Lesbian candidate a first for Japan

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Japan’s second largest political party, the Democratic Party of Japan (DPJ), announced that Kanako Otsuji, the first openly lesbian politician in Japan, will be one of the party’s official candidates for this summer’s National Diet (parliament) election.

Ms Otsuji, 32, was elected as an Osaka Assembly Member in April 2003.

In August 2005, she came out of the closet in her book Coming Out and marched in the Tokyo Pride Parade (formerly known as Tokyo Lesbian Gay Parade) along with about 2,500 people.

In her book, Ms Otsuji said:

“I believe coming out (as a lesbian) is the best thing that I can do for society to encourage people.

“I want to establish a society where everybody can be who they really are.”

In May 2006 she worked with the organisers of Tokyo Pride, the Rainbow March In Sapporo and GayJapanNews for Act Against Homophobia.

The following month, she visited Washington D.C. and San Francisco through the International Visitor Leadership Programme operated by the US State Department.

Ms Otsuji has a good record of fighting for gay rights in Japan.

The major political parties in the country, including the DPJ, are reluctant to directly support gay rights, preferring instead to concentrate on wider discrimination issues.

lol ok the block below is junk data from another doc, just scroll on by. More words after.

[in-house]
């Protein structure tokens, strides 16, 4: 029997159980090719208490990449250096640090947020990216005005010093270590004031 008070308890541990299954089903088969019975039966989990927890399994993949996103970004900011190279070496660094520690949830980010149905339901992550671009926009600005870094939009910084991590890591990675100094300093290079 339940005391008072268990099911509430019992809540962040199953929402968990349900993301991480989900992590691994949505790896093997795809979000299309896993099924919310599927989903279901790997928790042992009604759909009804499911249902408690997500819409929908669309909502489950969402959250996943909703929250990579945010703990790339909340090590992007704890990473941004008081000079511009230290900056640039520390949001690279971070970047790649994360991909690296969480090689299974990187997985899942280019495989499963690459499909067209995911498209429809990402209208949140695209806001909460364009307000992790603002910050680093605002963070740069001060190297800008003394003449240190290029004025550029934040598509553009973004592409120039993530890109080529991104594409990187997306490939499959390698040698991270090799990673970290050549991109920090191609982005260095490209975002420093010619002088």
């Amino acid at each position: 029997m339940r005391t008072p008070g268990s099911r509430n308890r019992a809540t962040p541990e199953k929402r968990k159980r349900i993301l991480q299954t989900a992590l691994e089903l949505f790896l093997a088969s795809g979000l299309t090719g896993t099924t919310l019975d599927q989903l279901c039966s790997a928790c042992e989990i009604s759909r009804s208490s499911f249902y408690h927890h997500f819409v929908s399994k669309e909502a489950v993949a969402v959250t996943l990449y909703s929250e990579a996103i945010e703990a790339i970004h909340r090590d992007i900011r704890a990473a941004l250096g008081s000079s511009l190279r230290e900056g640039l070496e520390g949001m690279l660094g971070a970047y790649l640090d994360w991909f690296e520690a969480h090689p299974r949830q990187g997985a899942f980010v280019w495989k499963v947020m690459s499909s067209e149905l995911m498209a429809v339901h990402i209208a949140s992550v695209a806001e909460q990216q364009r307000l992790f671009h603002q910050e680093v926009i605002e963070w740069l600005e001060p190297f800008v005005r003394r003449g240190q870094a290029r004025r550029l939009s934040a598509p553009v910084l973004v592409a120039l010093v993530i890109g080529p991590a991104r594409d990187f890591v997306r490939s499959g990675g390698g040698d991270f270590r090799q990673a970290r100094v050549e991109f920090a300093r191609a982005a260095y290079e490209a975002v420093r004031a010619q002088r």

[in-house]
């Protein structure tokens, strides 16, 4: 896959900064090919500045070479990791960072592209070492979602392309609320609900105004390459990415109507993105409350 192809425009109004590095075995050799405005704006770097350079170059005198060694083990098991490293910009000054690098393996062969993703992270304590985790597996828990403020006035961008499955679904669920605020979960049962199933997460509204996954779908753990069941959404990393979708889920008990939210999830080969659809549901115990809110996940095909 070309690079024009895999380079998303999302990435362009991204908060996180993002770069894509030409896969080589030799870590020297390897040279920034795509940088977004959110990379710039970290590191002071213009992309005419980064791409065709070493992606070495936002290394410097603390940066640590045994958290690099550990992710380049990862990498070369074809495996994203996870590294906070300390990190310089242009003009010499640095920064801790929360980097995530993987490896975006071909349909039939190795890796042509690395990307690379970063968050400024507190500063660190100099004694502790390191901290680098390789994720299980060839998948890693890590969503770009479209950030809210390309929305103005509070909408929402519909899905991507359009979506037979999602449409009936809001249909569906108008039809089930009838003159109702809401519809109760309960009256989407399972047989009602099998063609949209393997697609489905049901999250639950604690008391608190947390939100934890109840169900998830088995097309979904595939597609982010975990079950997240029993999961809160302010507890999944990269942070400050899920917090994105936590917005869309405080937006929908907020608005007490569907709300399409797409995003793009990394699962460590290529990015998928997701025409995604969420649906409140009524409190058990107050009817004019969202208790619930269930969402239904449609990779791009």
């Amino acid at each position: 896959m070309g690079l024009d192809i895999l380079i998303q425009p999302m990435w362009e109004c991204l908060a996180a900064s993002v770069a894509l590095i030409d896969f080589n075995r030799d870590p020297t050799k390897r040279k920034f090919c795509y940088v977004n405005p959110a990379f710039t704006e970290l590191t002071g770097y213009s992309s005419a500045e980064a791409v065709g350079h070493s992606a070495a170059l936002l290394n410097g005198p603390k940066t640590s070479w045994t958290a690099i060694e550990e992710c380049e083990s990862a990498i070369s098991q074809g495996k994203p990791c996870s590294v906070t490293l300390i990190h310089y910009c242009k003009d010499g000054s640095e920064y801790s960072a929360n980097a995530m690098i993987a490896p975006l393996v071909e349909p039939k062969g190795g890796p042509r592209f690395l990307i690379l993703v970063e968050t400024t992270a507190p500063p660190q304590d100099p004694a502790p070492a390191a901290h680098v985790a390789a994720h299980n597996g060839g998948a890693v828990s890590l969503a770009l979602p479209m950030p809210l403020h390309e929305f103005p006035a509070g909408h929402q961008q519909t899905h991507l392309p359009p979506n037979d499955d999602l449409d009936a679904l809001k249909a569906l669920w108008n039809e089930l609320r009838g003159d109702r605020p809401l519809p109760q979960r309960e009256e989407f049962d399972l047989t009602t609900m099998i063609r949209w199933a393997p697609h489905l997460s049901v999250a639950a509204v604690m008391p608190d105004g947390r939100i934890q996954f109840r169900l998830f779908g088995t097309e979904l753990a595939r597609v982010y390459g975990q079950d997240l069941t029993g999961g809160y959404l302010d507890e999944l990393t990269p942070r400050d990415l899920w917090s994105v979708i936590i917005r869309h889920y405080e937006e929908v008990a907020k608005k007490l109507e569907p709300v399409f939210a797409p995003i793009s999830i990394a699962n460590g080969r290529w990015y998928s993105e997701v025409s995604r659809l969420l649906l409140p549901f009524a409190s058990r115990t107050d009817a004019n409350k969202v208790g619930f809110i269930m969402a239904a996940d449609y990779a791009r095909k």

Homosexual male sexual conduct is not illegal, but some regions (prefectures) have an unequal age of consent. The age for heterosexual consent is 13.

In October 2005, Osaka Prefecture started the House Sharing System which allows gay couples and other forms of couples that are not legally recognised as family to live in residences managed and operated by Osaka Housing Supply Corporation.

In 2005 and early 2007, Ms Otsuji submitted two statements about people with Gender Identity Disorder in cooperation with the New Komeito Party and other groups.

These statements were adopted by the Osaka Assembly.

Ms Otsuji didn’t run in April’s local election because she had already decided to run for the upcoming national election.

In the local election, one gay and three transgender candidates campaigned, but only one transgender candidate, Aya Kamikawa, was re-elected to her second term.

Ms Otsuji says she thinks that she has to bring LGBT people’s voices to the National Diet and has made it her goal to seek a seat for that end.

DPJ leaders said they decided to endorse Ms Otsuji as an official party candidate to “bring society’s attention to the discriminated people.”

If she wins, she’ll be the first openly LGBT national politician ever in Japan.

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